Sola Scriptura and Western Hyperpluralism: A Critical Response to Brad Gregory’s Unintended Reformation

  •  Nico Vorster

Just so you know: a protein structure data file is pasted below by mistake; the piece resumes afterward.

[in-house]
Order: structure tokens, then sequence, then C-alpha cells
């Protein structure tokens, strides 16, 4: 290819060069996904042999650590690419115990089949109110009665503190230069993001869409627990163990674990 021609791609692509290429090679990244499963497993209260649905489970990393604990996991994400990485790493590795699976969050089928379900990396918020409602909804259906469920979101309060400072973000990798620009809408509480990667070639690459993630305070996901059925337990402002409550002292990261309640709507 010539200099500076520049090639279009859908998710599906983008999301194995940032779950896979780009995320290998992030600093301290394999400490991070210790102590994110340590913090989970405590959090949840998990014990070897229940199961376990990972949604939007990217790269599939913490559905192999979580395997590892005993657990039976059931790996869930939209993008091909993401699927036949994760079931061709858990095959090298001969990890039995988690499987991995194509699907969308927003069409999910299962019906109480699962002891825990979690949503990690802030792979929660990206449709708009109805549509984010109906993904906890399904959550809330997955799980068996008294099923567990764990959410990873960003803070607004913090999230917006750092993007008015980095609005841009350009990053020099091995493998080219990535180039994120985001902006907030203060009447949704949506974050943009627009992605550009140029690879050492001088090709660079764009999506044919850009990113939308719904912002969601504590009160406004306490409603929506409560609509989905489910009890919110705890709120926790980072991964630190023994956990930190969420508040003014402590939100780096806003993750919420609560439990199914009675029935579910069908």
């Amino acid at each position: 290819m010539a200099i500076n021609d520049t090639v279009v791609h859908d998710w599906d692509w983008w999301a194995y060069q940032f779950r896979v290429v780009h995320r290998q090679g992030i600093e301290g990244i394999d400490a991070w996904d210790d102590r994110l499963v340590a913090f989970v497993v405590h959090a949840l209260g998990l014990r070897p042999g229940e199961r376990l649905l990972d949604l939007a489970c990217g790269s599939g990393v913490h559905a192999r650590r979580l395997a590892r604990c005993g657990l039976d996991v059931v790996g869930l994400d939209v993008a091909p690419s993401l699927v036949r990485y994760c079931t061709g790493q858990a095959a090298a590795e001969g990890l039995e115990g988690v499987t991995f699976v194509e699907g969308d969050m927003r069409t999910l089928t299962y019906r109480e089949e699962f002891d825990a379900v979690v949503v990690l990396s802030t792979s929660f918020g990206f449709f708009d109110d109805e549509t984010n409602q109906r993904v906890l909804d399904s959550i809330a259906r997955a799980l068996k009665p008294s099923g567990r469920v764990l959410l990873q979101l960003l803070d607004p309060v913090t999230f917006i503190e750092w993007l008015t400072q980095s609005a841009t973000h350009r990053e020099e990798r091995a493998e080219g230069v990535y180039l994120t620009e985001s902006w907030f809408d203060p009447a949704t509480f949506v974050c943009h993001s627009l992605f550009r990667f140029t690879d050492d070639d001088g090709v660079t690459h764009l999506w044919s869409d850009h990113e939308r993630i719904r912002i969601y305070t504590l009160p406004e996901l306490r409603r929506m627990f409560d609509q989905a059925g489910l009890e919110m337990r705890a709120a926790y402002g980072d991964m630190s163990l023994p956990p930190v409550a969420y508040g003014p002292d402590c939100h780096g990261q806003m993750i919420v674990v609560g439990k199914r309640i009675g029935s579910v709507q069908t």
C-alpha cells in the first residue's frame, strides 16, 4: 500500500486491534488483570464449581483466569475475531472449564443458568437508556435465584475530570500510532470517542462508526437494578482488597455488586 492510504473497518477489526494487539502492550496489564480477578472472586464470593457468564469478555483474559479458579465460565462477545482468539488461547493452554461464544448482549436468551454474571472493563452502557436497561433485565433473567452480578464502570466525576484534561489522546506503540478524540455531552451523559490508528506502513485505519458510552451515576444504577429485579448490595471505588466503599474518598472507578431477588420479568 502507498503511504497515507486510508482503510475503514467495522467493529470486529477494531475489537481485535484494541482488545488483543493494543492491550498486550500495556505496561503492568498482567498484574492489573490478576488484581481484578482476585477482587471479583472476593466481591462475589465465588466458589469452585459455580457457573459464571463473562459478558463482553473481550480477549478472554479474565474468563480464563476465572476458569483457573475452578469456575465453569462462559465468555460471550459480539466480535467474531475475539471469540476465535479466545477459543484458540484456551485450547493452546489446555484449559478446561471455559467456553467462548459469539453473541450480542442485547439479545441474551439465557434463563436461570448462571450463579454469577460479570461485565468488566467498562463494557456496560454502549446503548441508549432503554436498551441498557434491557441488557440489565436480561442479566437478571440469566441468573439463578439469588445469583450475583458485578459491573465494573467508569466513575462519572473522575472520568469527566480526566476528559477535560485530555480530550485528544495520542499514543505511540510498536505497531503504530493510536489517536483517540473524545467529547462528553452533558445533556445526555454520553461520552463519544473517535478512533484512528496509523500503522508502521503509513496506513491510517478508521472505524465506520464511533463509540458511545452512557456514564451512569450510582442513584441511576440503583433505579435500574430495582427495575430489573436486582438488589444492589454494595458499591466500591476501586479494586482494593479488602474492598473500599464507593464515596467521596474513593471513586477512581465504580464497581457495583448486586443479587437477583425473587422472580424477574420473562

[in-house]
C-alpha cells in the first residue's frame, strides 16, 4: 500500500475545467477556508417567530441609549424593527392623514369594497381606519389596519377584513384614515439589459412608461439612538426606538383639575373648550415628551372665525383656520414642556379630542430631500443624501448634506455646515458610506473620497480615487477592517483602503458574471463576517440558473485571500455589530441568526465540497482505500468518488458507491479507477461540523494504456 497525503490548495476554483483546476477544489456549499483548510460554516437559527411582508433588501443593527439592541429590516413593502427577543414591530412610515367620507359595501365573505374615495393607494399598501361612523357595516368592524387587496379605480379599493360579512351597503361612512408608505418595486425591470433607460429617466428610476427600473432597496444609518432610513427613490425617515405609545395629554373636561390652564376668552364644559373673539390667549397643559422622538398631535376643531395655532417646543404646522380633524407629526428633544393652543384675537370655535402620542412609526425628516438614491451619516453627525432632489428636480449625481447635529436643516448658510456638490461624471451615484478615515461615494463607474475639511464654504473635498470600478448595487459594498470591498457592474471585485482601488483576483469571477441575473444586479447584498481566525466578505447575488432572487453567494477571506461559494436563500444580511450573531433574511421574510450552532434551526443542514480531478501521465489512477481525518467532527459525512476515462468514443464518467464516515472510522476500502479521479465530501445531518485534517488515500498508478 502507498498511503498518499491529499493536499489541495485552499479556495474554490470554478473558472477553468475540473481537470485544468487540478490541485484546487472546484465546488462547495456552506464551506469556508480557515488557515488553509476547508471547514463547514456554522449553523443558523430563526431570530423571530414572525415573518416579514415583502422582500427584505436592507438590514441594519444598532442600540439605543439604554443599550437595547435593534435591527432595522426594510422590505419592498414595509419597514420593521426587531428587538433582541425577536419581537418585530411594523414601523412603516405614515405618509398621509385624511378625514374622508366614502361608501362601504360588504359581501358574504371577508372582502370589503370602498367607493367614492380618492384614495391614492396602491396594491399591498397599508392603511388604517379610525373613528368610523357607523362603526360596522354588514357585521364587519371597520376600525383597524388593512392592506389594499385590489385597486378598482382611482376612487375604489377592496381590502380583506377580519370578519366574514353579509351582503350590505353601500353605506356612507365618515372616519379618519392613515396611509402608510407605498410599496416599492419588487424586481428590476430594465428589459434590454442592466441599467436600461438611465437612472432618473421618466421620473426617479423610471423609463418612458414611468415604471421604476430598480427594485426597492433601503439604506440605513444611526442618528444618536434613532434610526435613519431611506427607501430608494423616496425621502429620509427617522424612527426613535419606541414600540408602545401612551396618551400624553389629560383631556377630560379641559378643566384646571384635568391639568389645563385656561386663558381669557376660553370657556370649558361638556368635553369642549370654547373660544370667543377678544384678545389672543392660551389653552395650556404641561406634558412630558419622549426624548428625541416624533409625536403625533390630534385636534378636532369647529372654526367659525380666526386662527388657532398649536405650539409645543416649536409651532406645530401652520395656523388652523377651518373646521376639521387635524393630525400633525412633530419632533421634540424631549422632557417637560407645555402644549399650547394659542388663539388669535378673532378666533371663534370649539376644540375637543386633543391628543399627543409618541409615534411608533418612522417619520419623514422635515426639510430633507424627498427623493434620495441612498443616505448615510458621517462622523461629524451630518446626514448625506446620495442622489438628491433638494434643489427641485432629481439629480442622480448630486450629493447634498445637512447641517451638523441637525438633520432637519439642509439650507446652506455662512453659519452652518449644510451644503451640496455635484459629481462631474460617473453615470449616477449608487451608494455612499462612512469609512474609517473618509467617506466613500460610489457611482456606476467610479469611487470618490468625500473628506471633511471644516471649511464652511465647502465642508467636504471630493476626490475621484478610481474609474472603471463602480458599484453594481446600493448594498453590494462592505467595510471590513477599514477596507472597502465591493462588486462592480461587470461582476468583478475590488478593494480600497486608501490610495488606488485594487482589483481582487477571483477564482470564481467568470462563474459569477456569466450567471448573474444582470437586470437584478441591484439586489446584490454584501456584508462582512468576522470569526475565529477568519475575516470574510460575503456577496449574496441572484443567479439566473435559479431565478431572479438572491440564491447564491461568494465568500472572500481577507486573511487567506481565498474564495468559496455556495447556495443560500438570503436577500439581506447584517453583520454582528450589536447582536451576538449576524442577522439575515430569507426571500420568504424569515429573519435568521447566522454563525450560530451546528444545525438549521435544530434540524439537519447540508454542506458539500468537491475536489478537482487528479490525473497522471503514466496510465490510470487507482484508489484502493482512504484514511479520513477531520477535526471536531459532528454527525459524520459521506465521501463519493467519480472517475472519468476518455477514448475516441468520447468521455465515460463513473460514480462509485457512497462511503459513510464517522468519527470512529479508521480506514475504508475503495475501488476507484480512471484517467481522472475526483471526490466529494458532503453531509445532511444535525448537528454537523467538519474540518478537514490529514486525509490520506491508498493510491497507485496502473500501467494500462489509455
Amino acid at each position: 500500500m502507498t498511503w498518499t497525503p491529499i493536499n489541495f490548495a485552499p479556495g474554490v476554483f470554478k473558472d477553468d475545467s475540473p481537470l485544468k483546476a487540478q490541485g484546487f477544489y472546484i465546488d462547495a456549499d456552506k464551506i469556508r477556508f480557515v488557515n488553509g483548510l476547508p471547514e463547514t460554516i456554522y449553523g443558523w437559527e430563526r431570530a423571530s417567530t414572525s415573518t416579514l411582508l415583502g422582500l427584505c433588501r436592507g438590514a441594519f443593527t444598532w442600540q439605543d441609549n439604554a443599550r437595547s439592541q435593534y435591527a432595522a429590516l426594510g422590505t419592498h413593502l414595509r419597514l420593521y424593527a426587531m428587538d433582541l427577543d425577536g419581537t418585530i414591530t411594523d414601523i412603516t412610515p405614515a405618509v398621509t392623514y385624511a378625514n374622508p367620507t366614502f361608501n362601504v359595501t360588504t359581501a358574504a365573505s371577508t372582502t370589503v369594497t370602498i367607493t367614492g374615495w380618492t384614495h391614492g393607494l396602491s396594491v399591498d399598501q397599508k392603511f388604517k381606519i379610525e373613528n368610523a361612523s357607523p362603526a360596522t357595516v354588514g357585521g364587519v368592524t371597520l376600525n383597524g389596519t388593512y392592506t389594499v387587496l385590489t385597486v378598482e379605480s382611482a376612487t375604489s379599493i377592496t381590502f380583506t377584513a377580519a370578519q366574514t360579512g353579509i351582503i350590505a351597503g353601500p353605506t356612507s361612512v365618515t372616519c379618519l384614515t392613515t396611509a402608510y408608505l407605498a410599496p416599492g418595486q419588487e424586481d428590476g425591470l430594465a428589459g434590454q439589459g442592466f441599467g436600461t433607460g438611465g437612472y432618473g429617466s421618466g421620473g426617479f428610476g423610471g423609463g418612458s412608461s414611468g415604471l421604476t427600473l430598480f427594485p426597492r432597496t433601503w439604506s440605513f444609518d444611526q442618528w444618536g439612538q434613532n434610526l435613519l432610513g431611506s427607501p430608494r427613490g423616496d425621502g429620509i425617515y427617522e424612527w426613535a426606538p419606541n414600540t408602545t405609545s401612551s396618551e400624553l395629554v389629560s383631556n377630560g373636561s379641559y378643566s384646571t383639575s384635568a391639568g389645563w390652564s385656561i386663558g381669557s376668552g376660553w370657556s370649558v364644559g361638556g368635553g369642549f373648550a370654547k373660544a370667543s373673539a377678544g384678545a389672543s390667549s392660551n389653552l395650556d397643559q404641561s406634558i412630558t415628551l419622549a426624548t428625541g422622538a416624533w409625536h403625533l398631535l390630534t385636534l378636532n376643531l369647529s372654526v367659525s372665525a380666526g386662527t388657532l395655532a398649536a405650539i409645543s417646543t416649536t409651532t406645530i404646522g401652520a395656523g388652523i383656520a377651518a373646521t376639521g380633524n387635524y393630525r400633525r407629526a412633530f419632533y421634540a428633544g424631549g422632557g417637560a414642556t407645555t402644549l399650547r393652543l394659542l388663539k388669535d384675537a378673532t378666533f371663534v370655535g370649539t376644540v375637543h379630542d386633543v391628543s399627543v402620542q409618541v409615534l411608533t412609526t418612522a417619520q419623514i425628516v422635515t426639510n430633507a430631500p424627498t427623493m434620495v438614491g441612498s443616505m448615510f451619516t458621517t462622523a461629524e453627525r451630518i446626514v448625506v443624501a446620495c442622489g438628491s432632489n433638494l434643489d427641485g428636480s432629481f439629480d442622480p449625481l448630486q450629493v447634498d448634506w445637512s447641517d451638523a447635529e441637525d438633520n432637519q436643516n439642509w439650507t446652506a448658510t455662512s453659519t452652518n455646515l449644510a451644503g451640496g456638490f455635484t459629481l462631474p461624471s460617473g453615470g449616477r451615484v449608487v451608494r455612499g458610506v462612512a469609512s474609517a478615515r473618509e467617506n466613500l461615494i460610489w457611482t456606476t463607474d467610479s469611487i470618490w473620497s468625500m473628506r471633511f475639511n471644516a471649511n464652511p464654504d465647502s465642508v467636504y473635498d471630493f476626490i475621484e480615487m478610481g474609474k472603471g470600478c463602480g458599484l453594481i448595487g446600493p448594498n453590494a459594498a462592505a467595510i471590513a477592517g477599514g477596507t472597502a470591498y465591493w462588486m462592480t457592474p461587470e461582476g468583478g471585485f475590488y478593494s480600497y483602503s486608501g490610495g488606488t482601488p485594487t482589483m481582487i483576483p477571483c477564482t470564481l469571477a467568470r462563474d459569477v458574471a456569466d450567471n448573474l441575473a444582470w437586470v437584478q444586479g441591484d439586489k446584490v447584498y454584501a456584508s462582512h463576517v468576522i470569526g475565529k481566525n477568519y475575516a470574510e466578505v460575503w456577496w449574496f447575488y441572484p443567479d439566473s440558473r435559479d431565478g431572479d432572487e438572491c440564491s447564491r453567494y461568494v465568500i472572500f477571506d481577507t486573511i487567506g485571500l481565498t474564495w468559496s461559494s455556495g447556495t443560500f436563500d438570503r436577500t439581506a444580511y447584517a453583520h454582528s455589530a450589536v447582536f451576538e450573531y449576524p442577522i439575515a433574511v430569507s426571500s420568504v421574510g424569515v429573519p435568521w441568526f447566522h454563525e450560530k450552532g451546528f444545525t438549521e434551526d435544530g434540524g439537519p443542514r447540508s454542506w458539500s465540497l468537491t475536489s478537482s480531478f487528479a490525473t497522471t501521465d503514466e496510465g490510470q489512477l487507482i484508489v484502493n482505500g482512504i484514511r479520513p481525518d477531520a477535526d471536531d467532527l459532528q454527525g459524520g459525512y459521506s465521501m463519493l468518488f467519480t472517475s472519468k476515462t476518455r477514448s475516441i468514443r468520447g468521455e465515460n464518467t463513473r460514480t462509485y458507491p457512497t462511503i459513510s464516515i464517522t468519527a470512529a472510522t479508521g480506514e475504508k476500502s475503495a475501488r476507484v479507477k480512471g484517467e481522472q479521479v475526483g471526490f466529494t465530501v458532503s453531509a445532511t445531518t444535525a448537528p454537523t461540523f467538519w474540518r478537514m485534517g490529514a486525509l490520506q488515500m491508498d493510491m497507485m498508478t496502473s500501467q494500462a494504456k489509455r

This paper discusses Brad Gregory’s claim that the Reformation era’s principle of sola scriptura is the ‘most important distant historical source of Western hyperpluralism’. After an explication of Gregory’s argument, the paper employs three counter arguments to Gregory’s claim. Firstly, it is argued that late medieval Europe was not a unified institutionalised society as Gregory suggests, but was characterised by doctrinal controversy, power struggles with the church and social discord. It would therefore be incorrect to regard the sola scriptura principle as the main historical origin of the fragmentation of Western society. Secondly, a series of intellectual revolutions from the 11th to 15th centuries played a pivotal role in the fragmentation of medieval Western society and the rise of individualist patterns of thinking. The rise of theological schools and universities, the discovery of printing and questions about the reliability of the Vulgate translation were three key factors that fractured medieval society. The sola scriptura principle was a partial phenomenon within this much larger intellectual environment. Lastly, it is argued that the sola scriptura principle was neither an invention of the Reformation, nor a novel idea, and that the Reformers did not employ the sola scriptura principle in the individualist sense that Gregory appears to belief. In the end it is a highly artificial and reductionist argument to describe the Reformation’s sola scriptura principle as the ‘most important distant historical source of Western hyperpluralism’.

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